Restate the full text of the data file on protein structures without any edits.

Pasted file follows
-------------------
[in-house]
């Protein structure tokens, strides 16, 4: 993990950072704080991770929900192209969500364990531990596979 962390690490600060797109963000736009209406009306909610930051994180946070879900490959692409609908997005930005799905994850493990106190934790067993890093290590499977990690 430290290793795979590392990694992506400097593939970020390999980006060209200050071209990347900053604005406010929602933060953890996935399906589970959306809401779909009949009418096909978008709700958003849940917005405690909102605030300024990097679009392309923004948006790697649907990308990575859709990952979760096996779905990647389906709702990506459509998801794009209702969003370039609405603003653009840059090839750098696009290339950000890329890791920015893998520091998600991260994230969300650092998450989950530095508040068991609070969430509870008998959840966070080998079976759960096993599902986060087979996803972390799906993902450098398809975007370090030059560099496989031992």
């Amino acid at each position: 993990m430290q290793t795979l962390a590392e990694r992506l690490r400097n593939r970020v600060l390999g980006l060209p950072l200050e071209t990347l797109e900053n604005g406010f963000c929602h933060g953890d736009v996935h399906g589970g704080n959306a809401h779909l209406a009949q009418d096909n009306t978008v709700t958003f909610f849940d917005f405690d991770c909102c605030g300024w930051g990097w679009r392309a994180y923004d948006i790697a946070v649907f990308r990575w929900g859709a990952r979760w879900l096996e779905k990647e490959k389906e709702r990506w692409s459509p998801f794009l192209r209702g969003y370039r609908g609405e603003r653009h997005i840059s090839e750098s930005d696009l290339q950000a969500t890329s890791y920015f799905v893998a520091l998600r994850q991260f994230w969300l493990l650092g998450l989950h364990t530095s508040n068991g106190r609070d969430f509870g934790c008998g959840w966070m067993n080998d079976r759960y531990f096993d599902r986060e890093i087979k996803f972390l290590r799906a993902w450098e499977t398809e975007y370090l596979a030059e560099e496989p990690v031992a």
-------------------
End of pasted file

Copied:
[in-house]
């Protein structure tokens, strides 16, 4: 993990950072704080991770929900192209969500364990531990596979 962390690490600060797109963000736009209406009306909610930051994180946070879900490959692409609908997005930005799905994850493990106190934790067993890093290590499977990690 430290290793795979590392990694992506400097593939970020390999980006060209200050071209990347900053604005406010929602933060953890996935399906589970959306809401779909009949009418096909978008709700958003849940917005405690909102605030300024990097679009392309923004948006790697649907990308990575859709990952979760096996779905990647389906709702990506459509998801794009209702969003370039609405603003653009840059090839750098696009290339950000890329890791920015893998520091998600991260994230969300650092998450989950530095508040068991609070969430509870008998959840966070080998079976759960096993599902986060087979996803972390799906993902450098398809975007370090030059560099496989031992």
């Amino acid at each position: 993990m430290q290793t795979l962390a590392e990694r992506l690490r400097n593939r970020v600060l390999g980006l060209p950072l200050e071209t990347l797109e900053n604005g406010f963000c929602h933060g953890d736009v996935h399906g589970g704080n959306a809401h779909l209406a009949q009418d096909n009306t978008v709700t958003f909610f849940d917005f405690d991770c909102c605030g300024w930051g990097w679009r392309a994180y923004d948006i790697a946070v649907f990308r990575w929900g859709a990952r979760w879900l096996e779905k990647e490959k389906e709702r990506w692409s459509p998801f794009l192209r209702g969003y370039r609908g609405e603003r653009h997005i840059s090839e750098s930005d696009l290339q950000a969500t890329s890791y920015f799905v893998a520091l998600r994850q991260f994230w969300l493990l650092g998450l989950h364990t530095s508040n068991g106190r609070d969430f509870g934790c008998g959840w966070m067993n080998d079976r759960y531990f096993d599902r986060e890093i087979k996803f972390l290590r799906a993902w450098e499977t398809e975007y370090l596979a030059e560099e496989p990690v031992a």